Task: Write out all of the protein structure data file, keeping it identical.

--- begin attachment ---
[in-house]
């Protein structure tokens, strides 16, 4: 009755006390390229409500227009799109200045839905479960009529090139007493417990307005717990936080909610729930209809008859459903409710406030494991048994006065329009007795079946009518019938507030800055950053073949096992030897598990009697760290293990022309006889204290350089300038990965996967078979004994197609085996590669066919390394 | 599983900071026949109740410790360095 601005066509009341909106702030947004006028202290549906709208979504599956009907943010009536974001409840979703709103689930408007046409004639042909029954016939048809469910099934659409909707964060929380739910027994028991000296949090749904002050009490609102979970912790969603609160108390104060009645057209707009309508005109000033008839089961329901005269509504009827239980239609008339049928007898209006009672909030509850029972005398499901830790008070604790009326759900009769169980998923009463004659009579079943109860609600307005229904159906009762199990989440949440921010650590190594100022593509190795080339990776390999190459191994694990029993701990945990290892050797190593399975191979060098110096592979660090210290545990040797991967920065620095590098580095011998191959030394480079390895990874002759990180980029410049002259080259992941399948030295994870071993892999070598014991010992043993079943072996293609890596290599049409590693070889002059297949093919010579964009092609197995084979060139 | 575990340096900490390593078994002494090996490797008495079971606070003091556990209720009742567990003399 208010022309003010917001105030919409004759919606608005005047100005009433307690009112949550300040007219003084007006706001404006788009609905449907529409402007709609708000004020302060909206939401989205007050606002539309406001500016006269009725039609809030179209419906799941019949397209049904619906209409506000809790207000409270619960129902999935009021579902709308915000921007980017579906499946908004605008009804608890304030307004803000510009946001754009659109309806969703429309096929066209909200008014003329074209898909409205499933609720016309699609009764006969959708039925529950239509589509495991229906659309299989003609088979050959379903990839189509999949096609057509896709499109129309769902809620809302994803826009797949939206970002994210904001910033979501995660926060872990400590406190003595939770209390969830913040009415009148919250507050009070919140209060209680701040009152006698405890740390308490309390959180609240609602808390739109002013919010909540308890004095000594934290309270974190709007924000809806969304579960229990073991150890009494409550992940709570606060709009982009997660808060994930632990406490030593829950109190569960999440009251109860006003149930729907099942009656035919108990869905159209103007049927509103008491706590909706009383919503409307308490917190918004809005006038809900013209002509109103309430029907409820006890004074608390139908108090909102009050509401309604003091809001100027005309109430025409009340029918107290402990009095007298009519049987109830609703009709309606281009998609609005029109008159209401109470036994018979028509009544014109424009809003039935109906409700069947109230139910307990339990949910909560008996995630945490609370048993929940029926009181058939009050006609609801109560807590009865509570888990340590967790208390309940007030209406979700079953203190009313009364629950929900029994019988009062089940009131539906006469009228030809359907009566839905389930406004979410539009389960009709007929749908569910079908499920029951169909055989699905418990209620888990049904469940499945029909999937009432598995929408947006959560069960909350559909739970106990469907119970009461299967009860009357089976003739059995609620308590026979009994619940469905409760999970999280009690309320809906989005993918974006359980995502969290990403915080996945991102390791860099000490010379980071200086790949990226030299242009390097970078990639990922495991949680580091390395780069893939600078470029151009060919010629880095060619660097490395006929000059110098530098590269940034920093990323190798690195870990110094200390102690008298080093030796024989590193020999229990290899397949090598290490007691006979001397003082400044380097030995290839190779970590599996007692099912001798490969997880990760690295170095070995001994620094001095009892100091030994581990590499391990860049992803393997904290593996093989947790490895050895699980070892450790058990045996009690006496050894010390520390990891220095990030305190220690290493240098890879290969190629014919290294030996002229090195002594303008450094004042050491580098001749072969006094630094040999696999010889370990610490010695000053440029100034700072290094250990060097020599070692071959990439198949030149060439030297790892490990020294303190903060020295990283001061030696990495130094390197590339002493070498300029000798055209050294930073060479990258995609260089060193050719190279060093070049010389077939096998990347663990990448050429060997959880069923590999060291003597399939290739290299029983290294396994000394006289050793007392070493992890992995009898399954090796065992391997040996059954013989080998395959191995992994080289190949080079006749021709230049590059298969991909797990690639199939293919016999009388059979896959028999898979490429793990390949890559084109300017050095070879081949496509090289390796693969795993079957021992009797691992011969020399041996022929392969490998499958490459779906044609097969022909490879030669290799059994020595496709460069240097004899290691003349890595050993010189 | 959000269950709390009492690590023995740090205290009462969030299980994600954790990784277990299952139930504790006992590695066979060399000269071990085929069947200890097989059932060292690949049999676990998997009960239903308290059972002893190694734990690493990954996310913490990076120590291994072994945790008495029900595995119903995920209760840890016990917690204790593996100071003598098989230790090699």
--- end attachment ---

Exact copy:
[in-house]
């Protein structure tokens, strides 16, 4: 009755006390390229409500227009799109200045839905479960009529090139007493417990307005717990936080909610729930209809008859459903409710406030494991048994006065329009007795079946009518019938507030800055950053073949096992030897598990009697760290293990022309006889204290350089300038990965996967078979004994197609085996590669066919390394 | 599983900071026949109740410790360095 601005066509009341909106702030947004006028202290549906709208979504599956009907943010009536974001409840979703709103689930408007046409004639042909029954016939048809469910099934659409909707964060929380739910027994028991000296949090749904002050009490609102979970912790969603609160108390104060009645057209707009309508005109000033008839089961329901005269509504009827239980239609008339049928007898209006009672909030509850029972005398499901830790008070604790009326759900009769169980998923009463004659009579079943109860609600307005229904159906009762199990989440949440921010650590190594100022593509190795080339990776390999190459191994694990029993701990945990290892050797190593399975191979060098110096592979660090210290545990040797991967920065620095590098580095011998191959030394480079390895990874002759990180980029410049002259080259992941399948030295994870071993892999070598014991010992043993079943072996293609890596290599049409590693070889002059297949093919010579964009092609197995084979060139 | 575990340096900490390593078994002494090996490797008495079971606070003091556990209720009742567990003399 208010022309003010917001105030919409004759919606608005005047100005009433307690009112949550300040007219003084007006706001404006788009609905449907529409402007709609708000004020302060909206939401989205007050606002539309406001500016006269009725039609809030179209419906799941019949397209049904619906209409506000809790207000409270619960129902999935009021579902709308915000921007980017579906499946908004605008009804608890304030307004803000510009946001754009659109309806969703429309096929066209909200008014003329074209898909409205499933609720016309699609009764006969959708039925529950239509589509495991229906659309299989003609088979050959379903990839189509999949096609057509896709499109129309769902809620809302994803826009797949939206970002994210904001910033979501995660926060872990400590406190003595939770209390969830913040009415009148919250507050009070919140209060209680701040009152006698405890740390308490309390959180609240609602808390739109002013919010909540308890004095000594934290309270974190709007924000809806969304579960229990073991150890009494409550992940709570606060709009982009997660808060994930632990406490030593829950109190569960999440009251109860006003149930729907099942009656035919108990869905159209103007049927509103008491706590909706009383919503409307308490917190918004809005006038809900013209002509109103309430029907409820006890004074608390139908108090909102009050509401309604003091809001100027005309109430025409009340029918107290402990009095007298009519049987109830609703009709309606281009998609609005029109008159209401109470036994018979028509009544014109424009809003039935109906409700069947109230139910307990339990949910909560008996995630945490609370048993929940029926009181058939009050006609609801109560807590009865509570888990340590967790208390309940007030209406979700079953203190009313009364629950929900029994019988009062089940009131539906006469009228030809359907009566839905389930406004979410539009389960009709007929749908569910079908499920029951169909055989699905418990209620888990049904469940499945029909999937009432598995929408947006959560069960909350559909739970106990469907119970009461299967009860009357089976003739059995609620308590026979009994619940469905409760999970999280009690309320809906989005993918974006359980995502969290990403915080996945991102390791860099000490010379980071200086790949990226030299242009390097970078990639990922495991949680580091390395780069893939600078470029151009060919010629880095060619660097490395006929000059110098530098590269940034920093990323190798690195870990110094200390102690008298080093030796024989590193020999229990290899397949090598290490007691006979001397003082400044380097030995290839190779970590599996007692099912001798490969997880990760690295170095070995001994620094001095009892100091030994581990590499391990860049992803393997904290593996093989947790490895050895699980070892450790058990045996009690006496050894010390520390990891220095990030305190220690290493240098890879290969190629014919290294030996002229090195002594303008450094004042050491580098001749072969006094630094040999696999010889370990610490010695000053440029100034700072290094250990060097020599070692071959990439198949030149060439030297790892490990020294303190903060020295990283001061030696990495130094390197590339002493070498300029000798055209050294930073060479990258995609260089060193050719190279060093070049010389077939096998990347663990990448050429060997959880069923590999060291003597399939290739290299029983290294396994000394006289050793007392070493992890992995009898399954090796065992391997040996059954013989080998395959191995992994080289190949080079006749021709230049590059298969991909797990690639199939293919016999009388059979896959028999898979490429793990390949890559084109300017050095070879081949496509090289390796693969795993079957021992009797691992011969020399041996022929392969490998499958490459779906044609097969022909490879030669290799059994020595496709460069240097004899290691003349890595050993010189 | 959000269950709390009492690590023995740090205290009462969030299980994600954790990784277990299952139930504790006992590695066979060399000269071990085929069947200890097989059932060292690949049999676990998997009960239903308290059972002893190694734990690493990954996310913490990076120590291994072994945790008495029900595995119903995920209760840890016990917690204790593996100071003598098989230790090699």